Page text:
Some reflections on psychologism
The thesis of psychologism which avers that the principles of logic can be justified in psychology remains nebulous, a mere bumper sticker, until we have pinned down what these principles are and what the discipline of psychology is supposed to be. Thus, in his paper "Psychologism Revisited", Thomas Seebohm goes to the heart of the matter by calling attention to the multi- paradigm character of psychology1. If you take psychology to be behavioristic in Skinner's sense, psychologism looks pretty ridiculous. But if you take psychology to include so—called cognitive science, the thesis begins to look more plausible. There are, of course, other ways to understand psychology, but rather than explore the implications for psychologism of various pro- posals about the nature of psychology, I want to begin these reflections by focussing on the consequences of sundry proposals about what to count as the principles of logic.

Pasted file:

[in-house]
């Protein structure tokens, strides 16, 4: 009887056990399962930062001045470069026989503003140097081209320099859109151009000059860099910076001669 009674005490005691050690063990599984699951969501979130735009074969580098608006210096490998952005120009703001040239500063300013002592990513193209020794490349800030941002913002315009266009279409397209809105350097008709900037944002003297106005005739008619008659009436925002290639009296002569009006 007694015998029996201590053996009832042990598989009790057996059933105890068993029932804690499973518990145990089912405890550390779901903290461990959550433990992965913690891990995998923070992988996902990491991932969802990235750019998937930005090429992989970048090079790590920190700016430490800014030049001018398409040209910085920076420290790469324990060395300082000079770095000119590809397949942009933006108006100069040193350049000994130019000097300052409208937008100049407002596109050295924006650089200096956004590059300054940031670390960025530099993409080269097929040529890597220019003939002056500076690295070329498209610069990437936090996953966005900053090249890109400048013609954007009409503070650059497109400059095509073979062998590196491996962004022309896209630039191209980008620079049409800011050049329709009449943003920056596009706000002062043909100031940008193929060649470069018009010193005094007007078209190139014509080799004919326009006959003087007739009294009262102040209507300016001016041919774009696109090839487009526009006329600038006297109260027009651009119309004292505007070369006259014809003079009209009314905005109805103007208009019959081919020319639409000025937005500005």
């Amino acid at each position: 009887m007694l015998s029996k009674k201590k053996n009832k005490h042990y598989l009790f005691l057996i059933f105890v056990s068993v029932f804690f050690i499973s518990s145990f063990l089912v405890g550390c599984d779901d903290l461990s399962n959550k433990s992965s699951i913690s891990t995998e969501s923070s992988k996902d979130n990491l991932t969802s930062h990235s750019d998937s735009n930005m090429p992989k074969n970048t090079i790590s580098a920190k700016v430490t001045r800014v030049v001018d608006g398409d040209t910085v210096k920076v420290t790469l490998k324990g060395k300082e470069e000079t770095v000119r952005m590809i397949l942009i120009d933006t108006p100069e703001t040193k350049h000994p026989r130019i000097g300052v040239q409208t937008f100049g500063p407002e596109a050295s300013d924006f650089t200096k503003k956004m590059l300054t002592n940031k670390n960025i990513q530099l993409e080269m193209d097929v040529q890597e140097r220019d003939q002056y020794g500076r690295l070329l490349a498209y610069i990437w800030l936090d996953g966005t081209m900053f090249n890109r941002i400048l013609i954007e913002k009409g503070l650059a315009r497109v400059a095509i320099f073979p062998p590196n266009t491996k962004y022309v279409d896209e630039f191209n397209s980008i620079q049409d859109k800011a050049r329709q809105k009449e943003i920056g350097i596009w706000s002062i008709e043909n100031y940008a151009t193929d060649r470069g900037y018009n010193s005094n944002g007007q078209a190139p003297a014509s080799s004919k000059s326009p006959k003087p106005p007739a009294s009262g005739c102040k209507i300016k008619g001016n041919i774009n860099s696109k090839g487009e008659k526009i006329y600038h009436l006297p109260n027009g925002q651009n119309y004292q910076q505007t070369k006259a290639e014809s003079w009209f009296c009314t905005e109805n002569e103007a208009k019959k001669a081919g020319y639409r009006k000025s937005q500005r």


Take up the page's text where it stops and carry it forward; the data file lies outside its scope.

Massey, G. J. (1991)., Some reflections on psychologism, in T. M. Seebohm, D. Føllesdal & J. N. Mohanty (eds.), Phenomenology and the formal sciences, Dordrecht, Springer, pp. 183-194.
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